I was actually tipped to the modest pervasiveness of prayer and other “spiritual” practices among self-described unbelievers themselves by Atheists and Agnostics themselves, however, after a December 2012 article in Religion Dispatches that offered a short reading list on Nones. In response to the piece, a number of (generally very polite and respectful) Atheists and Agnostics contacted me to ask why I hadn’t included any titles on their “spirituality.” This actually shifted my research away from a more exclusive attention to so-called “religious Nones”—the unaffiliated who claim belief in God or a higher power—to include the narratives of non-believing Nones. Again, rather than evaluating their self-descriptions as “valid” or “invalid” by my definition of “atheist,” “secular,” “humanist,” “freethinker,” “unbeliever,” “skeptic,” and so on, I aimed to listen to theirs and to better understand how they understood “spirituality” and existential meaning-making more generally from the point of view they claimed. I’m facilitating conversation, not conducting midterms.
This confirmed for me a second key point that many people, including no few researchers such as those at the Pew Forum, Gallup, the Barna Group, the GSS, and so on often forget: late modern religious identification and affiliation is not fixed or durable in the same way it has been in previous generations. That is, in a world in which people no longer die before they’re 50—when most of us will live well into our 70s and 80s or beyond—an identity as a Catholic, or an Evangelical, or an Atheist is less and less likely to last a lifetime. For one thing, as Charles Taylor has described as the particular mode of “secularity” that characterizes the present period, we “live in a condition where we cannot help but be aware that there are a number of different construals, views which intelligent, reasonably undeluded people, of good will, can and do disagree on” (A Secular Age, 11). For another, we simply have more time to think about those “different construals,” to try them on at least notionally, at different times in our lives. Indeed, under the influence of cultural epistemologies and associated practices in the current Digital Age, we might shift identities and affiliations from one week—or day—to the next.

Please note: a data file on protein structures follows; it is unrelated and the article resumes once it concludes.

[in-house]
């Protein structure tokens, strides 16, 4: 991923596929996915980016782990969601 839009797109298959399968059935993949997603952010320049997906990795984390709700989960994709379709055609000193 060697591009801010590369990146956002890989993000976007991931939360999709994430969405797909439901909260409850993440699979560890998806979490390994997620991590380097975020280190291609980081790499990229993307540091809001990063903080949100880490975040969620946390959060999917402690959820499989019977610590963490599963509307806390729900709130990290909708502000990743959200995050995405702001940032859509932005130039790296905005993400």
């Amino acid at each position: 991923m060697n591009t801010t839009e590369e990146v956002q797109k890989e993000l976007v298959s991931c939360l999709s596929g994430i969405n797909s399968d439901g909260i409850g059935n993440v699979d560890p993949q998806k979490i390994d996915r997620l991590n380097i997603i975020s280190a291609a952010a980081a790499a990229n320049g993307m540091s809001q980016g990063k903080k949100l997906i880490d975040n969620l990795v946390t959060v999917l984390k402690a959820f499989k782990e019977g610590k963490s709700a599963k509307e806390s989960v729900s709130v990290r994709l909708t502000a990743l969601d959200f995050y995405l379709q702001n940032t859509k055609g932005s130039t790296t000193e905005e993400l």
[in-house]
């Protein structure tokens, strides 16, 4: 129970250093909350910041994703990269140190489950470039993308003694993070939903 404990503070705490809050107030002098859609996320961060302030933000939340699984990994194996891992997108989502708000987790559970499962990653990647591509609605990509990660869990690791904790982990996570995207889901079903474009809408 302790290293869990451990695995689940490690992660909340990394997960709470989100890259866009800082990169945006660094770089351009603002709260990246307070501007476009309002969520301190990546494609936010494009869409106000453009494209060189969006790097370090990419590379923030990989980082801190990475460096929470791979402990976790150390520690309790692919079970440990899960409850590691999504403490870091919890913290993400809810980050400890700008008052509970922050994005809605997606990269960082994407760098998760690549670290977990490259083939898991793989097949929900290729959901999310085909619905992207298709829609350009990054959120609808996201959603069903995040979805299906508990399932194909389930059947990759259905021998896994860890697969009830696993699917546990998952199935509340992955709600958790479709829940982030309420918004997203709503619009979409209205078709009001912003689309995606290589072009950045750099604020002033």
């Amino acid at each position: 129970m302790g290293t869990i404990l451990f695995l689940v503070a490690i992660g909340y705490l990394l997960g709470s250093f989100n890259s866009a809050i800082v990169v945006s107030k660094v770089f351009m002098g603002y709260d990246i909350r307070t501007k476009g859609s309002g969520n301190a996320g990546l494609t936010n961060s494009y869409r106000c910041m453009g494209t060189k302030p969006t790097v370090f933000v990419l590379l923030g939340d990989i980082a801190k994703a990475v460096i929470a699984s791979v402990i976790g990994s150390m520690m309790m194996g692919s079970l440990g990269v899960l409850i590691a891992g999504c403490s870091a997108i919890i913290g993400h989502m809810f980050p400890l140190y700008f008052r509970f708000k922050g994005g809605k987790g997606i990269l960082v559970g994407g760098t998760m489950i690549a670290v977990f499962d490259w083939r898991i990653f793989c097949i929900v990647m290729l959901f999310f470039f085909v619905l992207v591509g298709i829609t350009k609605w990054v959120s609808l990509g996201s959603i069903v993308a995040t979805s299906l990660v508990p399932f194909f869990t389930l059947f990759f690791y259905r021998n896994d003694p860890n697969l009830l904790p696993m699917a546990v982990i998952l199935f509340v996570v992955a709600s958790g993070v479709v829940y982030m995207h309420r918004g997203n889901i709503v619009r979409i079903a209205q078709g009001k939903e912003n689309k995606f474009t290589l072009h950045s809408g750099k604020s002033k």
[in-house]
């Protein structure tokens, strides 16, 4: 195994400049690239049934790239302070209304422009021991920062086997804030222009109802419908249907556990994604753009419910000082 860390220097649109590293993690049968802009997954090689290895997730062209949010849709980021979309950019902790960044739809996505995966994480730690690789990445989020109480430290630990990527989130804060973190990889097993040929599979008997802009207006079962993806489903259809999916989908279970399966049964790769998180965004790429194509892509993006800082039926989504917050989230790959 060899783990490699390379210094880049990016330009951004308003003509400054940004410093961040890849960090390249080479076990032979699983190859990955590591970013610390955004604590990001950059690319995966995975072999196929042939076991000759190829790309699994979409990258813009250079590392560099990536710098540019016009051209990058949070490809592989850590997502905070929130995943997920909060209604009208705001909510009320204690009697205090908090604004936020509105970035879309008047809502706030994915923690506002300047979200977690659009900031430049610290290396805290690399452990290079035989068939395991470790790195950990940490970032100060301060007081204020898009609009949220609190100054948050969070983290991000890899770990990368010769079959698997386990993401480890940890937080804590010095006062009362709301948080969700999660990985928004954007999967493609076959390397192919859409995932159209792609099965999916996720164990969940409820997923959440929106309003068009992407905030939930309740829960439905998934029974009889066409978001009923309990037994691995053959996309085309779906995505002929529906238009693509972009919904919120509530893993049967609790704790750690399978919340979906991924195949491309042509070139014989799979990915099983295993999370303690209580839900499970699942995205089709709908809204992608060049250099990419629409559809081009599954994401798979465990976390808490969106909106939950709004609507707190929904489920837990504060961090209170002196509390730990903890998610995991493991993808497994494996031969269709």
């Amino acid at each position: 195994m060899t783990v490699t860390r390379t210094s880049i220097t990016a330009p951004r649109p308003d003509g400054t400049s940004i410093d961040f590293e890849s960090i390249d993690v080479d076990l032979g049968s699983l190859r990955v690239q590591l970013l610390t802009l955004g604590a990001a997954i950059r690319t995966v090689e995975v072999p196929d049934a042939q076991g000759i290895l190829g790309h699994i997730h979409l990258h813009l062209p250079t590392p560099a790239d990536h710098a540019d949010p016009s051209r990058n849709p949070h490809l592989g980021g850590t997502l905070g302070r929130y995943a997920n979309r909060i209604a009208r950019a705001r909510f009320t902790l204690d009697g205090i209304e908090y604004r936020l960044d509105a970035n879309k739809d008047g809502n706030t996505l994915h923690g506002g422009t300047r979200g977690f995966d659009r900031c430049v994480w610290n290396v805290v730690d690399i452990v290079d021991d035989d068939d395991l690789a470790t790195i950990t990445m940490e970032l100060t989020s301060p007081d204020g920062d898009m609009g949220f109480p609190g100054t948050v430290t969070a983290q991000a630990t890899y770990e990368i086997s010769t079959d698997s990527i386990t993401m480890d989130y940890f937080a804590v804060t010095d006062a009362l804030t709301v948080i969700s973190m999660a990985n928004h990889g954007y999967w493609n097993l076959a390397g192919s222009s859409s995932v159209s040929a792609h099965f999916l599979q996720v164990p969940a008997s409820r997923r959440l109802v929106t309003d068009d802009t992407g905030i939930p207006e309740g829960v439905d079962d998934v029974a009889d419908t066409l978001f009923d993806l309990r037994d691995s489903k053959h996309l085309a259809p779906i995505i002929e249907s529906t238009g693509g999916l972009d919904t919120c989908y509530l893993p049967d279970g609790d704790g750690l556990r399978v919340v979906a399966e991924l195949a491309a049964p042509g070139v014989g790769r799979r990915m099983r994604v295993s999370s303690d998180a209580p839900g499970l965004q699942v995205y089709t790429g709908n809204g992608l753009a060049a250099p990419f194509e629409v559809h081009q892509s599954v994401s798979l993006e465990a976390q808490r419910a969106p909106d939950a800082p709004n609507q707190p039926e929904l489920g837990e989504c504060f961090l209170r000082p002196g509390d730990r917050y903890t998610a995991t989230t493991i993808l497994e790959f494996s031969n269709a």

So, the person who answered “Atheist” when asked about her religious preference in a survey on Tuesday, may by Friday be intrigued by Kabbalah. This is no mere fickleness, but rather a real change in how people approach meaning-making in the present day. Religious and spiritual identity are more provisional, more strategic, more malleable over time. Including self-identified Atheists and Agnostics in my work on the spiritual lives of Nones has allowed me to see what I think are much more significant patterns in American religiosity from the ground up than I would had applied rigid, fundamentalist, definitions of “Atheist” and “prayer” that, say, Pat Robertson and Dr. Gaudia might apply. I’ll have much to say about this in Choosing Our Religion when it’s released next spring. It’s not the sort of material that one covers in an 800-word article for a general readership news outlet.
Now, responding to Dr. Gaudia has required a very, very long blog post, and I appreciate your attention if you’ve made it this far. Indulge me for one final note on what I suspect are the “Nones” of Dr. Gaudia’s more local, Pacific Northwest experience. For some time, the Pacific Northwest was known a “The None Zone.” Well before the blossoming of religious unaffiliation and disidentification in the rest of the United States, some 30 percent of the population in the region identified as “humanist” or having “no religion,” with more than 60 percent claiming “no religious affiliation,” according to a fine collection of academic essays edited by Patricia O’Connell Killen and Mark Silk (2004) that drew on data primarily from 2001 and 2000, and slightly earlier.
I expect that Dr. Gaudia and his None community in Eugene have a very different experience of unaffiliation than do the more recently going population of Nones elsewhere in the country. Which is to say, when we look outside the window, most of the time we don’t see the world, we see our world.